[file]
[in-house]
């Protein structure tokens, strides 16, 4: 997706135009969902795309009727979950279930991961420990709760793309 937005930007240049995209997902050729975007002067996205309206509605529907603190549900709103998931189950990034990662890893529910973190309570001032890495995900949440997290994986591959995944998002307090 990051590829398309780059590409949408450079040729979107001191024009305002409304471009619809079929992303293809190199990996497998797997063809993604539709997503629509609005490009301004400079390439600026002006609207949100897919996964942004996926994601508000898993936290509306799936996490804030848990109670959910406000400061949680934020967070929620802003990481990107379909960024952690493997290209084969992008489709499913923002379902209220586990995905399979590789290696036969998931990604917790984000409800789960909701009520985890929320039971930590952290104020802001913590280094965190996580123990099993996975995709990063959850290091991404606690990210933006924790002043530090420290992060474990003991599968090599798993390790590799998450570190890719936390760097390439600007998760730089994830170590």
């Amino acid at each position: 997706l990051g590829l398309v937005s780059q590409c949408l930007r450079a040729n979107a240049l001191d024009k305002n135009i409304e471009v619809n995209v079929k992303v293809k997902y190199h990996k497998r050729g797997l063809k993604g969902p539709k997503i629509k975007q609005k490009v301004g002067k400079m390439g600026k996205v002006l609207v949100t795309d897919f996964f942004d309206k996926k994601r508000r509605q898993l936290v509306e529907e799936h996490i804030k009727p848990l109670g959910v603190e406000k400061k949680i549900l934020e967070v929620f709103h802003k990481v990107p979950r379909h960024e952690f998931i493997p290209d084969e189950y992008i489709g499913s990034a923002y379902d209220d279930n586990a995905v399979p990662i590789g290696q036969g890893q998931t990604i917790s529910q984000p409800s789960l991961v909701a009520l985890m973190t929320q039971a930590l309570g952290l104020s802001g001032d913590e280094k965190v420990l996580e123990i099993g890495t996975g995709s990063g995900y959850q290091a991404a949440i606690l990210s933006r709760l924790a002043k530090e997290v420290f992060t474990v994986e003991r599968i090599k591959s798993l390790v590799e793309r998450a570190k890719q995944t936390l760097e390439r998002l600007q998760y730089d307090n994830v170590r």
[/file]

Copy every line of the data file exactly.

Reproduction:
[in-house]
């Protein structure tokens, strides 16, 4: 997706135009969902795309009727979950279930991961420990709760793309 937005930007240049995209997902050729975007002067996205309206509605529907603190549900709103998931189950990034990662890893529910973190309570001032890495995900949440997290994986591959995944998002307090 990051590829398309780059590409949408450079040729979107001191024009305002409304471009619809079929992303293809190199990996497998797997063809993604539709997503629509609005490009301004400079390439600026002006609207949100897919996964942004996926994601508000898993936290509306799936996490804030848990109670959910406000400061949680934020967070929620802003990481990107379909960024952690493997290209084969992008489709499913923002379902209220586990995905399979590789290696036969998931990604917790984000409800789960909701009520985890929320039971930590952290104020802001913590280094965190996580123990099993996975995709990063959850290091991404606690990210933006924790002043530090420290992060474990003991599968090599798993390790590799998450570190890719936390760097390439600007998760730089994830170590």
């Amino acid at each position: 997706l990051g590829l398309v937005s780059q590409c949408l930007r450079a040729n979107a240049l001191d024009k305002n135009i409304e471009v619809n995209v079929k992303v293809k997902y190199h990996k497998r050729g797997l063809k993604g969902p539709k997503i629509k975007q609005k490009v301004g002067k400079m390439g600026k996205v002006l609207v949100t795309d897919f996964f942004d309206k996926k994601r508000r509605q898993l936290v509306e529907e799936h996490i804030k009727p848990l109670g959910v603190e406000k400061k949680i549900l934020e967070v929620f709103h802003k990481v990107p979950r379909h960024e952690f998931i493997p290209d084969e189950y992008i489709g499913s990034a923002y379902d209220d279930n586990a995905v399979p990662i590789g290696q036969g890893q998931t990604i917790s529910q984000p409800s789960l991961v909701a009520l985890m973190t929320q039971a930590l309570g952290l104020s802001g001032d913590e280094k965190v420990l996580e123990i099993g890495t996975g995709s990063g995900y959850q290091a991404a949440i606690l990210s933006r709760l924790a002043k530090e997290v420290f992060t474990v994986e003991r599968i090599k591959s798993l390790v590799e793309r998450a570190k890719q995944t936390l760097e390439r998002l600007q998760y730089d307090n994830v170590r």